Do all the major car makers own the manufacturing licence to build such a two stroke V6 engine devloped in the mid 90s .
    Or am i getting confused about Ralf Sarich & his orbital engine developments about the same time

    Yours ‘ Aaah Rrrinnng a ding ding ‘ Truly Aquaelur

  3. hi im doing a report in school for one of my classes and i was wondering if you know where i could get a picture of one of the first 2-stroke egines and a picture of Frederick Cock

  4. Hi! I’m Billy Bob Thornton. (I’m not famous at all) I was wondering if you know what year it was made? I could n’t find it anywhere. You help will be appreciated.

    Sincerely yours,
    ~Billy

  5. an interesting article on the engineering genus ,Joseph day.May he never be taking for granted.

  6. hi i m mechanical engineering final year student i m doing a project using two stroke engine the topic “experimental modification on two stroke engine using special chambers” the special chamber is using at spark plug can u send any related journals
    and articles to me or any web sites

  7. Dear friends, I am the inventor of the “diesel motor 2 strokes by valves only. I can say that is true the save of consumption, more than the 30% less fuel, the size of the motors can be reducted to half with more power than 4 stroke engines. rgds.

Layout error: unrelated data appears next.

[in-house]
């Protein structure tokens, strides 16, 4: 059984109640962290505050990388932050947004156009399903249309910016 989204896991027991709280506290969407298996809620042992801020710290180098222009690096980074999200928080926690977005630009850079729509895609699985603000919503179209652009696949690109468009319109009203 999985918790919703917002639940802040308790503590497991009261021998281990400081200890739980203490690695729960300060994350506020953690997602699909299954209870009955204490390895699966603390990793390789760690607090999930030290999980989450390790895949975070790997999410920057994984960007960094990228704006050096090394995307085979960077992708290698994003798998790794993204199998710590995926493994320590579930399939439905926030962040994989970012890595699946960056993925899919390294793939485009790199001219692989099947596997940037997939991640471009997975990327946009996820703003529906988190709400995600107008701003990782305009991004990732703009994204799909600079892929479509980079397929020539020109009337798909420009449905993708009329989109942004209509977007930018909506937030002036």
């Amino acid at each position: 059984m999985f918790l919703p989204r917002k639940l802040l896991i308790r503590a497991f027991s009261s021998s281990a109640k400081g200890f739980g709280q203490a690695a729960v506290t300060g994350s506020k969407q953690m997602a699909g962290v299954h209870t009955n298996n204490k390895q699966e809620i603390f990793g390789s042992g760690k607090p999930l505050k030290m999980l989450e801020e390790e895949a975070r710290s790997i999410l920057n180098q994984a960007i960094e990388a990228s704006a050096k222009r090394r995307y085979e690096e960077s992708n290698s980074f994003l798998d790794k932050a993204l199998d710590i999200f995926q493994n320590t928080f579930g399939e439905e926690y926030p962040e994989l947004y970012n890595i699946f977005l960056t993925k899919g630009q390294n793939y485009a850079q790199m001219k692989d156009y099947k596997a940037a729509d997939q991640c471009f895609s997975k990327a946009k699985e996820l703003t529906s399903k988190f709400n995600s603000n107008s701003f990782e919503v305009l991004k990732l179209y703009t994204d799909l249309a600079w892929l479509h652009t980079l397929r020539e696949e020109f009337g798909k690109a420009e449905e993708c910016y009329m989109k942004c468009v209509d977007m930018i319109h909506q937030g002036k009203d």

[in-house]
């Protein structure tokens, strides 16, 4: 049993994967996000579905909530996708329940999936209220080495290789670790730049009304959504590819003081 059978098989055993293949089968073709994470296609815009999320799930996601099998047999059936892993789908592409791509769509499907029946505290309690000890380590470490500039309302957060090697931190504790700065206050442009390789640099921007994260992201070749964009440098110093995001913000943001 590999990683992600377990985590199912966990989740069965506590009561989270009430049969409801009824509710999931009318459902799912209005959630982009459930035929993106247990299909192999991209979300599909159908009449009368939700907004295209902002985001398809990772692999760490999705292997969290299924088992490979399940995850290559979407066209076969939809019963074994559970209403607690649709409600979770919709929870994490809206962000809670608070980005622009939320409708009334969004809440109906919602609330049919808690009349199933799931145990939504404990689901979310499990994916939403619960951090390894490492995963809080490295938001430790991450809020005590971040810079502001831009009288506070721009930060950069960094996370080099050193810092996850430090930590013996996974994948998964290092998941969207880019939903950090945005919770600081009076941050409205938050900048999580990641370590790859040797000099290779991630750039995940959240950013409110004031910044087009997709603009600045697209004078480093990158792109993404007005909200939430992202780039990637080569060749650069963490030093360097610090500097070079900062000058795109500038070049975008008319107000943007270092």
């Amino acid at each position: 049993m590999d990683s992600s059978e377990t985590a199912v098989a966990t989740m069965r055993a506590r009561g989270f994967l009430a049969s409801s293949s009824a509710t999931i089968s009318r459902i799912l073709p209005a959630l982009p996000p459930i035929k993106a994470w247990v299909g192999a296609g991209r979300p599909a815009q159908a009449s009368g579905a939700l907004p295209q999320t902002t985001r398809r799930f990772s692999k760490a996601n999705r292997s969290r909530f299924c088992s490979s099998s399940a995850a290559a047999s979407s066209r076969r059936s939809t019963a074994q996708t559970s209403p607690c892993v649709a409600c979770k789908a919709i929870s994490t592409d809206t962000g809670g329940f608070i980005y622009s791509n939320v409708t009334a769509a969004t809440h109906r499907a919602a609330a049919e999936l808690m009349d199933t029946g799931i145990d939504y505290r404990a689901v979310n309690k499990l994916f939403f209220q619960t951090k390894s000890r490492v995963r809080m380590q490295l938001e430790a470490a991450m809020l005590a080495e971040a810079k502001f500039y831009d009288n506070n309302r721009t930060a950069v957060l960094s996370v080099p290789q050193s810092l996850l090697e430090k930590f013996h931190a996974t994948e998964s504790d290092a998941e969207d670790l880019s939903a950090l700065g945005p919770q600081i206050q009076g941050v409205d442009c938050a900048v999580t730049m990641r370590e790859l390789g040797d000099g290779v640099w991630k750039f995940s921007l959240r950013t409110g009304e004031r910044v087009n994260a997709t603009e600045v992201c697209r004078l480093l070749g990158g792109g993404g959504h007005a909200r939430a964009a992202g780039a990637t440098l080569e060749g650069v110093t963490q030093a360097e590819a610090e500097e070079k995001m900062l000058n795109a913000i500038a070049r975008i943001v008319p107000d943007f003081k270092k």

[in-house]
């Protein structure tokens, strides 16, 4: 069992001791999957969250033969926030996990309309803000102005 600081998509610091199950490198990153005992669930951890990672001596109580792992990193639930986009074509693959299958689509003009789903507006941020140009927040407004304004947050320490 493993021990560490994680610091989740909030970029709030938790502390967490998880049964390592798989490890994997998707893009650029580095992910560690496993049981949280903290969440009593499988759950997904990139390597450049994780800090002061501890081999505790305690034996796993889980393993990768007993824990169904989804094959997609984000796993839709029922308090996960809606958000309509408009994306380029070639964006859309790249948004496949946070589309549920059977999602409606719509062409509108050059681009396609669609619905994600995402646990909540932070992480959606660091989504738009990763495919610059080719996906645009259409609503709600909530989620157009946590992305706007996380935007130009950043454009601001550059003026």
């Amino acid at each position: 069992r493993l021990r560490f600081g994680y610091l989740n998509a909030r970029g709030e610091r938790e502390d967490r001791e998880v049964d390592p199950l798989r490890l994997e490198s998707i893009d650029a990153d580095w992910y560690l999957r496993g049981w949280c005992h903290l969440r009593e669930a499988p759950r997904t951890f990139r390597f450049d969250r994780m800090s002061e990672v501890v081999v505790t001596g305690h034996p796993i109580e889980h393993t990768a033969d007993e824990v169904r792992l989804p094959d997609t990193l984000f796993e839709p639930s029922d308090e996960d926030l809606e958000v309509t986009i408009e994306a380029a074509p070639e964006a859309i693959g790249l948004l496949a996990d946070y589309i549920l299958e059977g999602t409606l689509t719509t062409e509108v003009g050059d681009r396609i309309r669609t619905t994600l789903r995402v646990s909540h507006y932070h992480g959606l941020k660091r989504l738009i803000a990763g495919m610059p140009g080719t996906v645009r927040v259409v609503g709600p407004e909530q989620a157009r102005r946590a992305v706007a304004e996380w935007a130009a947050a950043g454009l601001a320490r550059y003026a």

8. Brian, Ralph Sarich’s great contribution was the invention of the fuel injection system that he developed for his orbital engine. Many car manufacturers took up the licence for this technology, producing a number of 2-stroke cars, including Ford and BMW, and one of the big outboard engine outfits. I actually got to drive a factory BMW 3 series fitted with an inline six that sounded like a V12, but I guess it never got much further than the prototype stage. This would have been around 2001

  9. I just want to inform you that you have the name of the inventor of the Otto cycle wrong. His name is Nikolaus Otto not Karl.

  10. Hi, for me the most living experience with two strokes – gas, glow and even diesel ones – is for free flight, U/C and R/C model planes I know for the last 50 years !

  11. The 2 stroke started with George Brayton in 1872. Brayton was the first guy to produce a compression engine that made power every revolution. In 1875 a Brayton engine was used in boats and installed in 2 of John Holland’s first submarines (holland Boat #1) and later the famous Fenian Ram. Clerks first engine was a Brayton Ready Motor which he converted to run with a spark plug in 1878. patent # 230470 The early Clerk engine used one cylinder for intake and compression and the other for expansion and exhaust… just like the Brayton.. however Clerk timed his engine to fire after the air was transferred to the power / expander cylinder, Brayton’s engine burned the air / fuel as it was entering the expander. Otto also studied the Brayton engine.